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Specific compliance is reduced in the following except: (AIPG 2011)

A Pulmonary congestion

B Reduced functional pulmonary surfactant

C Chronic bronchitis

D Pulmonary fibrosis

Ans. C Chronic bronchitis.

1. Lung compliance refers to the ability of lungs to stretch. However, many normal factors affect lung compliance and it is best represented by a whole pressure-volume curve.

2. Thus, Lung compliance is the change in lung volume for a given change in pressure.

Compliance = ΔV / ΔP.

3. The normal compliance of human lungs and chest wall is about 0.2 L/cm H2O.

4. Decreased pulmonary compliance due to lung edema, lung hemorrhage, or loss of surfactant. Compliance is reduced in restrictive lung disease.

Lung compliance

I. Compliance

a. the slope of the pressure-volume curve at a particular lung volume ΔV => i.e. volume change per unit of pressure change (mL/cmH2O)

b. normal value = 200mLs/cmH2O

c. Lower compliance = more effort of breathing

II. Specific compliance:

a. = compliance divided by FRC (/cmH2O)

b. normal value = 0.05/cmH2O

c. similar values in both sexs and all ages including neonates

d. measurement of the intrinsic elastic property of the lung tissue

III. Dynamic compliance vs static compliance:

a. Static compliance is the compliance measured when there is no gas flow into or out of the lung.

IV. Lung compliance and chest wall compliance:

a. Compliance is made up of lung compliance and chest compliance

b. => 1/Ct = 1/Cl + 1/Ccw

c. (Ct = total compliance, Cl = lung compliance, Ccw = chest wall compliance)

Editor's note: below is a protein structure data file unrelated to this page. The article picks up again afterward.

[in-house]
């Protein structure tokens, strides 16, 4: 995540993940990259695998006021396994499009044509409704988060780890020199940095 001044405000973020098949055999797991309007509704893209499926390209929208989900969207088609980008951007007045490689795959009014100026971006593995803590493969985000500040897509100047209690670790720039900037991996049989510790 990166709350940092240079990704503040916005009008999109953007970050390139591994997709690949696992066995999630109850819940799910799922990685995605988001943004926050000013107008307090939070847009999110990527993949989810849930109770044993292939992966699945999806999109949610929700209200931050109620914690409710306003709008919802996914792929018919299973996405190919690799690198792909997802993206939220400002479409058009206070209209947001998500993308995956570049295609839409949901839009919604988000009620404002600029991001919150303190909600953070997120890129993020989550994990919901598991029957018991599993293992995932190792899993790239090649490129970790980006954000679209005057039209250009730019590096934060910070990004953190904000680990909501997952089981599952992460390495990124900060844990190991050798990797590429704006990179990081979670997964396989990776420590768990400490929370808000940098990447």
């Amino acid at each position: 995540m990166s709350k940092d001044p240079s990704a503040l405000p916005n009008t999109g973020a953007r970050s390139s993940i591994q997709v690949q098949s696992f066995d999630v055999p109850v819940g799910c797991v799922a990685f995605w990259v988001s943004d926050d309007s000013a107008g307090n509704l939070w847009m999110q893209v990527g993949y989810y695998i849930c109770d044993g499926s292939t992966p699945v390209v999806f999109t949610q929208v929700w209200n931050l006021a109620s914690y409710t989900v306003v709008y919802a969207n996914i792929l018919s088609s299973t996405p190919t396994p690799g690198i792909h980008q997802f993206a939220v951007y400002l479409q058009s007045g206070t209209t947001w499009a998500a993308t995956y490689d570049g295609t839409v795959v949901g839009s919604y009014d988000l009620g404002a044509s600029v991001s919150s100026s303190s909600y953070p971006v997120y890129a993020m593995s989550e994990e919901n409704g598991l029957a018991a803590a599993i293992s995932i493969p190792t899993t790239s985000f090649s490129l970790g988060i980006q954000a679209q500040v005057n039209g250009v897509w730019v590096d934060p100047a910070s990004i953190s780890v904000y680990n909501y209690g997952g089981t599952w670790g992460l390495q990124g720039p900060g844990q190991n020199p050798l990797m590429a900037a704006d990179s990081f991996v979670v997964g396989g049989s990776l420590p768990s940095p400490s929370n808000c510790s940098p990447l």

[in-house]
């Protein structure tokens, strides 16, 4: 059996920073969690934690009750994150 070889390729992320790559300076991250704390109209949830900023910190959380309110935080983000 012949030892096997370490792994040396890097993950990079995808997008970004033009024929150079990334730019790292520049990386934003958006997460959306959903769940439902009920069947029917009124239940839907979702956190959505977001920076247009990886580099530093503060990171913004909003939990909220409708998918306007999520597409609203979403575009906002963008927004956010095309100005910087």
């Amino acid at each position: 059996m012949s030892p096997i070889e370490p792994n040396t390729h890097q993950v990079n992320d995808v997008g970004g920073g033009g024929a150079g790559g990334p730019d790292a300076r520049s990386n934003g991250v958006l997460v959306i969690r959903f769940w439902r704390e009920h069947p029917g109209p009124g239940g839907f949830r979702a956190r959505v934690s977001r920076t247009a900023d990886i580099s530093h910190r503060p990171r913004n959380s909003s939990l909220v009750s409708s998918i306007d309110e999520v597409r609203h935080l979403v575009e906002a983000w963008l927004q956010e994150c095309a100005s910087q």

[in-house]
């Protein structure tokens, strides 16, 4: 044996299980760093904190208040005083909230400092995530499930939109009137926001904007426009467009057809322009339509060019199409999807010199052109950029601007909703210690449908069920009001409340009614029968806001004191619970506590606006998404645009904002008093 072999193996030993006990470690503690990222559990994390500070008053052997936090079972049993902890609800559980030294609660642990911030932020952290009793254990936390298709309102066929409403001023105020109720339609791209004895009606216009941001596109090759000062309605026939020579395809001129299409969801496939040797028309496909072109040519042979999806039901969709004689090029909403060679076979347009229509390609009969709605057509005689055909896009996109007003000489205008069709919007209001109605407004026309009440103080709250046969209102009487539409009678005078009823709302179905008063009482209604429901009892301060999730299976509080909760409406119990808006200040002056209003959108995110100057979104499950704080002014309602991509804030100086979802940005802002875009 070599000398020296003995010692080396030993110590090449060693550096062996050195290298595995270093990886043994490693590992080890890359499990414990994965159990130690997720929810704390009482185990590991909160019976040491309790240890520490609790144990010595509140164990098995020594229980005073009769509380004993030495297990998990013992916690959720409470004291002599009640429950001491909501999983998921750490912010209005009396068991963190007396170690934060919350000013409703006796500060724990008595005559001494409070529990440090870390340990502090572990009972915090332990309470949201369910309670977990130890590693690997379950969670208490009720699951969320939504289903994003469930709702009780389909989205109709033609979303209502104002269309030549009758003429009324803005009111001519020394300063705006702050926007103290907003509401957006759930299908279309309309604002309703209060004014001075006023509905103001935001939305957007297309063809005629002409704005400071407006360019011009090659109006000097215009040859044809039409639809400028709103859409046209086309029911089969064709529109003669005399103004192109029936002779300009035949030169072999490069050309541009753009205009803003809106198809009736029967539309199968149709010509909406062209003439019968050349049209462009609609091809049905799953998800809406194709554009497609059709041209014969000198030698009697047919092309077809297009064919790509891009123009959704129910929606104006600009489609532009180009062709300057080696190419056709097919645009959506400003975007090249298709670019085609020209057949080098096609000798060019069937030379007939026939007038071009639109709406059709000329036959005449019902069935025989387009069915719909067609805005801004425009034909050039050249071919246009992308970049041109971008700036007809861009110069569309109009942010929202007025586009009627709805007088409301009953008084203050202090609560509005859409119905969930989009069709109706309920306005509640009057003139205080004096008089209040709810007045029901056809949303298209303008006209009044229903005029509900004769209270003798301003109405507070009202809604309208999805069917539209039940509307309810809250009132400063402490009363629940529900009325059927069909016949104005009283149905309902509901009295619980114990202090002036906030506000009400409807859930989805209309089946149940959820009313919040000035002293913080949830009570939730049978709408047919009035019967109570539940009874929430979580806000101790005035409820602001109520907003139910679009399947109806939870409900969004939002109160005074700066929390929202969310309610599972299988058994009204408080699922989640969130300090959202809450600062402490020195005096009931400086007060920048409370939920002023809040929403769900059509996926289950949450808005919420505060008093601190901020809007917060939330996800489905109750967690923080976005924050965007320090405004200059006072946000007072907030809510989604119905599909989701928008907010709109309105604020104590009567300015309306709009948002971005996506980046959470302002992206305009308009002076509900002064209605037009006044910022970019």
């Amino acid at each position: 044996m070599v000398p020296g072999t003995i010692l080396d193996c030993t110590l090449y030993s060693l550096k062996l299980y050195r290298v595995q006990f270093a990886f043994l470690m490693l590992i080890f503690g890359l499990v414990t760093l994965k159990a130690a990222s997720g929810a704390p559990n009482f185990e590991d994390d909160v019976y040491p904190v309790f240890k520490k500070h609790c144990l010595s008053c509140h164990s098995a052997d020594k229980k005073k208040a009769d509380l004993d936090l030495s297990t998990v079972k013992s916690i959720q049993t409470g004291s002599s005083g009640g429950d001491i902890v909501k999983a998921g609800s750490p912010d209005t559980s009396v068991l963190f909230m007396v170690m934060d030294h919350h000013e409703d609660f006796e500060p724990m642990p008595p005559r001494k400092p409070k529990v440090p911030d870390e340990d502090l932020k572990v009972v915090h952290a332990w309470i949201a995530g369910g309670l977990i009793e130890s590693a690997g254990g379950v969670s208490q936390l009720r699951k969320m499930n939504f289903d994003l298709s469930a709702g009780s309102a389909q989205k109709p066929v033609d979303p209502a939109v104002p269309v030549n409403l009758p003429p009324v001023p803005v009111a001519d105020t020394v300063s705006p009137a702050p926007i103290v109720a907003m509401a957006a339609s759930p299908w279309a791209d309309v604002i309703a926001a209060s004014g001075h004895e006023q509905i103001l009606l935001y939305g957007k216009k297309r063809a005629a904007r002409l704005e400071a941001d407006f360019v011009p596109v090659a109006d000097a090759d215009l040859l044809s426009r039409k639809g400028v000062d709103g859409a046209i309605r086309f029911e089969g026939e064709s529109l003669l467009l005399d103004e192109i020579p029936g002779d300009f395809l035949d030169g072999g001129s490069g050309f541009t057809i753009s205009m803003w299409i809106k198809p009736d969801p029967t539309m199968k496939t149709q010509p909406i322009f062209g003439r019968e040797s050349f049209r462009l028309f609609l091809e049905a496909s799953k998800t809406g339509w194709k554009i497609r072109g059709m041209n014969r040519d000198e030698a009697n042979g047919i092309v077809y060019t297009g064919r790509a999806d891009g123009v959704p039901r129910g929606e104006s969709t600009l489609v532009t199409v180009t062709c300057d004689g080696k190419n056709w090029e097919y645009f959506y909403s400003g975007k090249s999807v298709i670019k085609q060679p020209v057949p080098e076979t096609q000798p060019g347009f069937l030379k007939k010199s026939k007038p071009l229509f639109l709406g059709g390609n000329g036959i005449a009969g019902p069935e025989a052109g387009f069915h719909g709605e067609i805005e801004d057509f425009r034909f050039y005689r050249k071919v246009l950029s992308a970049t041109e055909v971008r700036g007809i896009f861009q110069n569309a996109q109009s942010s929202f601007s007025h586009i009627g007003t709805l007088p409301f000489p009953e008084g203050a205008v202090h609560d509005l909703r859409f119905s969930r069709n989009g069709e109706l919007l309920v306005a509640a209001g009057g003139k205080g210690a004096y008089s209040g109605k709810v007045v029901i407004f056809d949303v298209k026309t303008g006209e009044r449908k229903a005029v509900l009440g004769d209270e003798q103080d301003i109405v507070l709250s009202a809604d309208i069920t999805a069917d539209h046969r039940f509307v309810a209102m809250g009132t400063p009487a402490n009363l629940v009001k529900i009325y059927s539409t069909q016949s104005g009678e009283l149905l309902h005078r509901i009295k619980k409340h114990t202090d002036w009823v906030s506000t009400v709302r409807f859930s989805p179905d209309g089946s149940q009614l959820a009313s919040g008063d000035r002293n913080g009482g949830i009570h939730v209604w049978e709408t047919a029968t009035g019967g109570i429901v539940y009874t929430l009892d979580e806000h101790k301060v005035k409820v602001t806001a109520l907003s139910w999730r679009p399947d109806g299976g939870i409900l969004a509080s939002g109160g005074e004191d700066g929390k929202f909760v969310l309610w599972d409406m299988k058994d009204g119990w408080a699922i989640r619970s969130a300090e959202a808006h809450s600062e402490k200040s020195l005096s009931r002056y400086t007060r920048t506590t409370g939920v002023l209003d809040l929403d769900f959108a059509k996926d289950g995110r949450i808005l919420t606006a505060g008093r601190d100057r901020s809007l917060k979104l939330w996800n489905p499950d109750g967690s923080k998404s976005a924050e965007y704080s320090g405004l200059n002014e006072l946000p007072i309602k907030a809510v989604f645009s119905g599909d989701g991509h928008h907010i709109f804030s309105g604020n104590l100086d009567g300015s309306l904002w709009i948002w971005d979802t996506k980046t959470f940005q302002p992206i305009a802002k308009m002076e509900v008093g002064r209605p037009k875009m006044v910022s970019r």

V. Factors affecting compliance:

a. Lung elastic recoil

b. Lung volume

c. Pulmonary blood flow

d. History of recent ventilator

e. Bronchial smooth muscle tone

f. Diseases

a. Lung's elastic recoil

Due to:

i. Surface tension in the alveoli

ii. Stretched elastic fibres in the lung parenchyma

iii. Surface tension accounts for 70% of the elastic recoil

b. Lung volume

i. The slope of the P-V curve is not constant across different lung volumes.

ii. At high lung volumes, compliance is reduced because more pressure is required to stretch the already stretched elastic tissues further.

iii. At very low volumes, compliance is reduced because of closed airway and collapsed alveoli

1) increased surface tension

2) increased pressure is needed to re-open the airway/alveoli

3) reduced compliance

iv. At the base of the lung, at very low volumes, compliance is even more reduced because of positive intrapleural pressure

v. Posture affects compliance by affecting the lung volume.

vi. Restriction of chest expansion also affect lung volmen and chest wall compliance.

c. Pulmonary blood flow

i. Contributes to stiffness of the lung, especially in the case of pulmonary congestion

d. History of recent ventilation

i. Prolonged periods of hypoventilation without periodic deep breath may lead to reduced compliance.

ii. May be related to atelectasis.

e. Bronchial smooth muscle tone

i. In animal studies, increased bronchocontriction can lower time constant and reduced dynamic compliance.

ii. Static compliance is probably not affected.

f. Disease

i. In diseased lungs, where time constant for the alveolis are different, units with higher time constants are slow to fill and empty.

ii. With higher respiratory rate, the problem worsens:

1) units with high time constant hypoventilates

2) less lung units participate in volume changes

3) dynamic compliance reduced.

iii. With collapsed alveoli

1) greatly increased surface tension

2) very high pressure is required to re-open airway/alveoli.

Diseases that REDUCE compliance


Pulmonary hypertension/congestion

Alveolar atelectasis

Reduced surfactant (increased surface tension) e.g. artificial ventilation, prematurity

Diseases that INCREASE compliance:

Pulmonary emphysema (alteration in elastic tissue) -> static compliance is Increased but dynamic compliance is reduced.

Normal ageing (alteration in elastic tissue)

Asthma (reason unknown).